What Can Void Your Home Insurance?

There’s a lot to be said for home insurance. It can be comforting to know that your home is financially protected if something happened to your property. But take care to avoid actions or oversights that could potentially void your home insurance cover. Here’s a list of nine things to consider.

Your home is more than a roof over your head. It’s a valuable investment, and it’s certainly worth protecting by insuring it. In fact, when you take out a home loan, the lender is likely to make it a condition of the loan that you have home insurance.

But even with insurance in place, it’s important to avoid any steps or oversights that could see your insurance company walk away from a claim.

9 mistakes that could void your home insurance

We look at nine mistakes that could possibly void your home insurance.

1. Forgetting to renew the policy

It may sound obvious: if you don’t pay your premium when it falls due, you’re not going to be covered. The trouble is, in our busy lives, it’s easy to put bills on the backburner and forget about them altogether.

But if you don’t pay the premium, your cover may be cancelled.

The insurance company may offer a grace period, but after a certain point of unpaid premiums your insurer can refuse to pay a claim/cancel your insurance.

2. Your home is unoccupied

If you’re planning an extended vacation, it’s worth letting the insurance company know. Leaving your home vacant for an extended period of time can void your insurance. The timespan you’re looking at is generally 60 days, after which your home is considered unoccupied and may not be covered.

Check your Product Disclosure Statement (PDS) for details.

3. Your home isn’t well maintained

Your home is likely your most valuable asset, so it makes sense to keep it in great shape. Regular maintenance is also a must-do from an insurance perspective. Claims for a poorly maintained property can be knocked back. Especially if the issue is the result of negligence.

4. You’ve put repairs on the back burner

If you haven’t repaired any old or existing damage to your home, your claim can be voided – especially if it contributed to the damage you’re making a claim for.

5. You can’t provide proof at claim time

If your home is burgled, insurers like to see receipts that prove you owned the items you’re claiming for, as well as their value. If the receipts are long gone, the insurance company may accept other evidence, such as bank or credit card statements or photographs, or even packaging and boxes.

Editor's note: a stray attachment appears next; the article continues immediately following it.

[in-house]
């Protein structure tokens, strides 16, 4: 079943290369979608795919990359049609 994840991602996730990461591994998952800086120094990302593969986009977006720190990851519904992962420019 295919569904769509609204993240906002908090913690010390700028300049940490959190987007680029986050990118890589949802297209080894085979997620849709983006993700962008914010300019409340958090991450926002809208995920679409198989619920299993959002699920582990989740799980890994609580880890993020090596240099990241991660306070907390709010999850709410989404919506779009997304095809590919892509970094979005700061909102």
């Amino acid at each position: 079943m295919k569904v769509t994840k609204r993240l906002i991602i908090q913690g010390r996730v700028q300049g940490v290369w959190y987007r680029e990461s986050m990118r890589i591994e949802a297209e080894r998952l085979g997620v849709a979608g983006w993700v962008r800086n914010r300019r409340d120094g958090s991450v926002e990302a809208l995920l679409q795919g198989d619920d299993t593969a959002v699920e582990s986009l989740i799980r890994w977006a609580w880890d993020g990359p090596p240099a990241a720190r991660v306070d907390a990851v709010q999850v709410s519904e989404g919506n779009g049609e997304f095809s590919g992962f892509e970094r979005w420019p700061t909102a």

6. You don’t lock up

When we’re in a rush, it can be easy to forget to lock up. That’s different from consistently leaving your home unlocked – something that can void your home insurance. It reflects the way that insurers want you to play a part in taking reasonable care to protect your property.

7. You didn’t contact the police

Arriving home to find your place has been burgled – or if there’s been an attempted break in – can be extremely traumatic. Even so, it makes sense to contact your local police as soon as possible. Your insurance company is likely to request a police report as a condition of paying your claim.

8. Dodgy workmanship

Faulty design and workmanship can void your cover. So, come claim time, your insurance company could take a dim view of that lean-to pergola you knocked up with a few mates. It’s also a reminder of why a pre-purchase building inspection can be a good idea before you buy a home.

9. You fudged your policy details

If there’s one thing that’s almost certain to void your cover it’s being less than truthful when you take out a policy. Gilding the lily or leaving out a few key facts may lower your premiums, but it’s likely to be false economy, as it can void your home insurance.

Bottom line – honesty pays when it comes to insurance.

Compare home and contents insurance for free with Canstar!

About the author of this page

This report was written by Canstar Content Producer, Caitlin Bingham. Caitlin is an experienced writer whose passion for creativity led her to study communication and journalism. She began her career freelancing as a content writer, before joining the Canstar team.

Enjoy reading this article?

You can like us on Facebook and get social, or sign up to receive more news like this straight to your inbox.

By subscribing you agree to the Canstar Privacy Policy

Share this article